So, with four million dogs murdered each year why even try to save any? It’s obvious that no matter how hard we try, we won’t even make a dent in the numbers. That is absolutely correct! We won’t, but here is a story that accurately explains why we become so dedicated to rescuing dogs.

It was a beautiful summer day, the sky was an amazing shade of bright blue. Big puffy cotton white clouds floated by over head. This was the stuff of our childhood dreams, the beach was a brilliant shade of white. The water dazzling shade of turquoise, gently lapping the white sandy beach. Littering the beach were tiny star fish. You could barely walk on the beach without stepping on the star  fish. Walking along the beach was a man. While he was walking he was picking up star fish, as many as he could hold and was gently tossing them back into the ocean. Further down the beach was another man standing watching the first man tossing the star fish. As the man tossing the star fish approached, the other man said; “aren’t you wasting your time? With all the thousands of star fish laying on this beach, what difference is it going to make, by throwing back a few hundred star fish into the ocean?” the Man looked down and picked up a star fish. He held it and looked at it, then he looked at the other and said “it makes all the difference in the world for this star fish”, and he proceeded to toss it into the ocean. Then he continued walking along the beach tossing more star fish into the ocean.

That story sums up why we are in rescue, to make a world of difference to the dogs we can save, to mourn the loss of those we can not and to work hard to prevent the same from happening in the future. As rescuer’s we shed a lot of tears for those we can not save and it is a constant reminder that we need to work harder to prevent more dogs from being unwanted in the future. Be fore warned your soul will be torn to shreds working in rescue, you will shed a lot of tears and people will think you are crazy, but there is nothing like the feeling you get when you find that perfect home for a deserving dog. You will find that dogs appreciate everything you do for them and they will show it.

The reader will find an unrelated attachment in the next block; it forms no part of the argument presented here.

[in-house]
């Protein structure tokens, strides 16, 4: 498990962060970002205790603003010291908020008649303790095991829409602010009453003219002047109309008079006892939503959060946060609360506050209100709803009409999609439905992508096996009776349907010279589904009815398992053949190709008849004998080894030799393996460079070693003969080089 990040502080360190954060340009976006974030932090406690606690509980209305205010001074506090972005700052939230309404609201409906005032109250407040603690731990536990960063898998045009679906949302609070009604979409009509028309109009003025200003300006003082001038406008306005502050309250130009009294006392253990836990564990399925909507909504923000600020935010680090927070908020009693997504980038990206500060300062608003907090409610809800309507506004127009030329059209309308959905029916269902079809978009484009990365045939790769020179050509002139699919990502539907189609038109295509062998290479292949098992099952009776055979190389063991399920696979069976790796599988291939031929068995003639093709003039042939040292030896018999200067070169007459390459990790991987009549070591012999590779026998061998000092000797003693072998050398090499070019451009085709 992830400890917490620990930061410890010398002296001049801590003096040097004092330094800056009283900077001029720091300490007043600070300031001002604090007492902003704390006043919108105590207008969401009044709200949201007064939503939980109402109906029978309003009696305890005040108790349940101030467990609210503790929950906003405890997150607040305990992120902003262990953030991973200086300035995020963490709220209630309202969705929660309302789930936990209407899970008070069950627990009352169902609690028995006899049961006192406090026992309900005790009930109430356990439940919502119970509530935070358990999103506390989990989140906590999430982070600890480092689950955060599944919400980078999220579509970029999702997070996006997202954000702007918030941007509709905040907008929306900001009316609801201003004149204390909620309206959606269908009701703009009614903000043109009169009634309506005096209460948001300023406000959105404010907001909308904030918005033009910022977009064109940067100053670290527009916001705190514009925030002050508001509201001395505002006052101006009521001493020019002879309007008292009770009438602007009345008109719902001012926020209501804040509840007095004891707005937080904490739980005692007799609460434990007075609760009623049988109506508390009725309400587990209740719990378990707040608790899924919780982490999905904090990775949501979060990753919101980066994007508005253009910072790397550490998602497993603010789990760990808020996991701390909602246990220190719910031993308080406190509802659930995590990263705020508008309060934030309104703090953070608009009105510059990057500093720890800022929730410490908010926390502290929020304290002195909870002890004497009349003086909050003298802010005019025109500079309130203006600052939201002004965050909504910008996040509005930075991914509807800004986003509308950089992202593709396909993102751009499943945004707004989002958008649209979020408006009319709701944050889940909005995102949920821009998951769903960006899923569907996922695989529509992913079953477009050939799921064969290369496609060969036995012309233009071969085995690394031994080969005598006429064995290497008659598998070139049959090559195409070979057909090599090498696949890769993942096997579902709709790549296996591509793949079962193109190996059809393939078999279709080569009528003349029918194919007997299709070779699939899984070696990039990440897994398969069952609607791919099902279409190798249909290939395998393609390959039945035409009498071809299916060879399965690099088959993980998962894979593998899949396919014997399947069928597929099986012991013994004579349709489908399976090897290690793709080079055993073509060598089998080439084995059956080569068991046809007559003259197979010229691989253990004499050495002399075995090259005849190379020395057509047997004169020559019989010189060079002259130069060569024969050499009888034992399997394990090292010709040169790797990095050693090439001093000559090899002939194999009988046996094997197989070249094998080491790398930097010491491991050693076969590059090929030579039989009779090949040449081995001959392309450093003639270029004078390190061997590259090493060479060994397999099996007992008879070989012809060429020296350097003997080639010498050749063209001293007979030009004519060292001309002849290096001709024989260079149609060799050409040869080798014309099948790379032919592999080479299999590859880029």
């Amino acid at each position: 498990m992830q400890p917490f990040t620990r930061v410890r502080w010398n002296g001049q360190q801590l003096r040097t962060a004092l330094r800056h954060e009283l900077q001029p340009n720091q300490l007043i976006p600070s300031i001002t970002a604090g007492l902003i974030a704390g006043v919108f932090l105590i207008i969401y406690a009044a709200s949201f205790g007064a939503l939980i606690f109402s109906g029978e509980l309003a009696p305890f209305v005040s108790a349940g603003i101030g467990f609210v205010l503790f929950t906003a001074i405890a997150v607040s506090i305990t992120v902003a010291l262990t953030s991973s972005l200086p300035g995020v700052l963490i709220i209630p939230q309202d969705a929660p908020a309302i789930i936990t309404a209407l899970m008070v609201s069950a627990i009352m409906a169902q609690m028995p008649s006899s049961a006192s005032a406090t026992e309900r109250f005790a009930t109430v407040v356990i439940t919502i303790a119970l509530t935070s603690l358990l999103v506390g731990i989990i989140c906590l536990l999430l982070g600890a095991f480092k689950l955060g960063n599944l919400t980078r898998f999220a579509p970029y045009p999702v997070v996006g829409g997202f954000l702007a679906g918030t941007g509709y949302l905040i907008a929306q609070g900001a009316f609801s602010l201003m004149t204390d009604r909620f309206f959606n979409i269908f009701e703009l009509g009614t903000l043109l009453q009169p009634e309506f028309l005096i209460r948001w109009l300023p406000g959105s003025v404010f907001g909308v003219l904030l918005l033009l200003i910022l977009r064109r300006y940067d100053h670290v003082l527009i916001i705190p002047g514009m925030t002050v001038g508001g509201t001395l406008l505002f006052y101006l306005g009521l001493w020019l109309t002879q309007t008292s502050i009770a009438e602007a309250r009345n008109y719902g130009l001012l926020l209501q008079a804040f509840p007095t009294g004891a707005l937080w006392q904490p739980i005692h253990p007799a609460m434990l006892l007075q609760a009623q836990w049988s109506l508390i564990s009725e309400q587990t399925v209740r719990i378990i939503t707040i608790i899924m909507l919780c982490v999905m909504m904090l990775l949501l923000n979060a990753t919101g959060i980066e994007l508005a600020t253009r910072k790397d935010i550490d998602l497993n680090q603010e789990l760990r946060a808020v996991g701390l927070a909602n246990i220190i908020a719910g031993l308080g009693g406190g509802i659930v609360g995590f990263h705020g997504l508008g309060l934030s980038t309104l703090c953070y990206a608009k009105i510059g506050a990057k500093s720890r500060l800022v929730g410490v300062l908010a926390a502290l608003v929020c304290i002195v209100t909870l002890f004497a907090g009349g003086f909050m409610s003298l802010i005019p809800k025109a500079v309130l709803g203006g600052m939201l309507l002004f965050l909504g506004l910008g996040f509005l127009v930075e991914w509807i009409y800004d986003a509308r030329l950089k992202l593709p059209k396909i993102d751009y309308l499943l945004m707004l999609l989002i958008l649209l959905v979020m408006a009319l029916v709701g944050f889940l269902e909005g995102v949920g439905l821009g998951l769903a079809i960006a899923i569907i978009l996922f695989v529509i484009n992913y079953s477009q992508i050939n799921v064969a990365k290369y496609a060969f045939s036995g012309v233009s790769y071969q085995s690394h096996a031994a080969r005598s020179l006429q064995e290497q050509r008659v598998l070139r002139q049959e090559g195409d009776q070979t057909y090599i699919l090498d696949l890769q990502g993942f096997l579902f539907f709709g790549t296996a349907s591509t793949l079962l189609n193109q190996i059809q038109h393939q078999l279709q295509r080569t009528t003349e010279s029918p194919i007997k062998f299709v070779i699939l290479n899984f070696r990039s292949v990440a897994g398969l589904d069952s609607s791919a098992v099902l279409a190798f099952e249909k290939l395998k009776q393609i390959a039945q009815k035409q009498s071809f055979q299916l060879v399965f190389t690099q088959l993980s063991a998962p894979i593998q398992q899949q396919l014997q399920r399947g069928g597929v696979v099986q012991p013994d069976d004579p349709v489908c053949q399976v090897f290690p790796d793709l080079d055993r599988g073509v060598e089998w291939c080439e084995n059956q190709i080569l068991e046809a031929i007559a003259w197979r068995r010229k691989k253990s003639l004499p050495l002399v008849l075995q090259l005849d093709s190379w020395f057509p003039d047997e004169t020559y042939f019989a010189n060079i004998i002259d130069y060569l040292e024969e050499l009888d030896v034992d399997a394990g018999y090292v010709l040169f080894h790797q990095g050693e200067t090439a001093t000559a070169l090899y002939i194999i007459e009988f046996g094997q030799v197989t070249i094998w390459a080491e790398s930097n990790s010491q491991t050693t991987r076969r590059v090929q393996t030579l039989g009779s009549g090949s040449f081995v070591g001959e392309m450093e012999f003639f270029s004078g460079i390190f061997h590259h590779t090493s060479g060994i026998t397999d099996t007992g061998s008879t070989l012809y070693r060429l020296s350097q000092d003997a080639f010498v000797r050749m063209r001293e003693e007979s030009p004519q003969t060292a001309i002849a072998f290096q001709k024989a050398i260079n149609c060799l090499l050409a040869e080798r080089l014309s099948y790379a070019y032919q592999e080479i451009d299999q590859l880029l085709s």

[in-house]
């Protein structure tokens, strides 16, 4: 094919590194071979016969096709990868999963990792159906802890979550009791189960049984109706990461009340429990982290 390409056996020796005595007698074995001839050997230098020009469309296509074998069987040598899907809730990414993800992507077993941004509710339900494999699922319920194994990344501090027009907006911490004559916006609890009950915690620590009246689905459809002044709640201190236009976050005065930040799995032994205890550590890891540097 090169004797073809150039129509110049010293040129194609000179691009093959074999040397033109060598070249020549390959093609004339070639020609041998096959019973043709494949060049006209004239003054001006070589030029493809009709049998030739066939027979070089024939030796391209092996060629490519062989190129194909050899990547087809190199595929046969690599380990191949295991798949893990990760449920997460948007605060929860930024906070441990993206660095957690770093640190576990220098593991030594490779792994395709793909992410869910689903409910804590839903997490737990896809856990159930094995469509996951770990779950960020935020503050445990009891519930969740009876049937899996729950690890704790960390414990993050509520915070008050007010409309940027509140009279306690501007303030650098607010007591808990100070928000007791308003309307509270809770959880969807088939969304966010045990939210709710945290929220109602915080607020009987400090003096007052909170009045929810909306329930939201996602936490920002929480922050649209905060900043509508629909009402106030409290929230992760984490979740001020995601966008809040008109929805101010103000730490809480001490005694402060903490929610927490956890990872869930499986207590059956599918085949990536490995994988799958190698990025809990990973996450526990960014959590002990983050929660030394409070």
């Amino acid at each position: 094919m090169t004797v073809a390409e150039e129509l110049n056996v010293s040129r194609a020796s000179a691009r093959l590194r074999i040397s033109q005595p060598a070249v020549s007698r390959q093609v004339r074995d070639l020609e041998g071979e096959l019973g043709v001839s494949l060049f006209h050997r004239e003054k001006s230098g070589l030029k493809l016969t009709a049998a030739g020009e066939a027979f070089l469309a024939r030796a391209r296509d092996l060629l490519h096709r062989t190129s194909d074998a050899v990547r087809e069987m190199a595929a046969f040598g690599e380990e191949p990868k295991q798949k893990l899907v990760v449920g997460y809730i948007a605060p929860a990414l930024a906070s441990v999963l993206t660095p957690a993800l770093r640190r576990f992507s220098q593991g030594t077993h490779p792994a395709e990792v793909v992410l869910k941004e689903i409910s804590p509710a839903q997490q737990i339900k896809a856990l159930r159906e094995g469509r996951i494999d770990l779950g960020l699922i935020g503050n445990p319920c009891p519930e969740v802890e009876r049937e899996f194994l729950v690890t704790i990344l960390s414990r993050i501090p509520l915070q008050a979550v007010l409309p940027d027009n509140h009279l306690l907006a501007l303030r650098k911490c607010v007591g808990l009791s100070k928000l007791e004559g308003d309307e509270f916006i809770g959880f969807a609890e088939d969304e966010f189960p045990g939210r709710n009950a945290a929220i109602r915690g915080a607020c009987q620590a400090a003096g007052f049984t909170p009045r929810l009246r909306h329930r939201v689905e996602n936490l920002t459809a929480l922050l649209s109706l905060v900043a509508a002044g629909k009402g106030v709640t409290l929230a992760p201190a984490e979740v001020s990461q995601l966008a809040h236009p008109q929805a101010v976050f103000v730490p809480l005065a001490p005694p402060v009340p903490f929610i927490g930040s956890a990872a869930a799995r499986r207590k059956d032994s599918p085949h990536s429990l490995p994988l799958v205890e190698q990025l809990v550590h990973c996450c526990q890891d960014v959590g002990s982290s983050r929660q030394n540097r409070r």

The best way to get into dog rescue is to ease yourself into it a little at a time. This allows you to get an understanding of what it is like and what is required. Most of all, it allows you to test the waters and see if you like rescuing dogs, after all this is not for everyone.

My suggestion is to start with transporting dogs, this is a very important job and there are never enough quality people available. While this sounds like an easy boring job, it isn’t by any means. The first thing you need to do, is ‘Google or Yahoo” your favorite breed and the word “rescue” and your state. Example: “Dachshund rescue NJ”. Then you contact the rescue and explain that you want to help transport dogs. If you already have friends rescuing, it should be easier getting started. You will probably be put on a contact list and then you wait. It’s funny, the way rescue transports work is like everyone is a super hero. Everyone goes about their business, and daily life, you have no idea who they are…until! The email or phone call and then everyone goes into rescue mode and the super heroes show up. You will get an email saying on a certain date, a dog from Georgia is going to a forever home in Maine. The travel route will be laid out by the travel coordinator.

The coordinator is the boss of the transport, they are the one’s responsible for that dog getting to it’s destination! The travel route will be broken down in to approximately 1 hour driving blocks with 15 minutes to transfer the dog and to make sure the dog has water and a potty break. Essentially this is a relay race across the county with a dog instead of a baton and there is NO dropping the “baton”.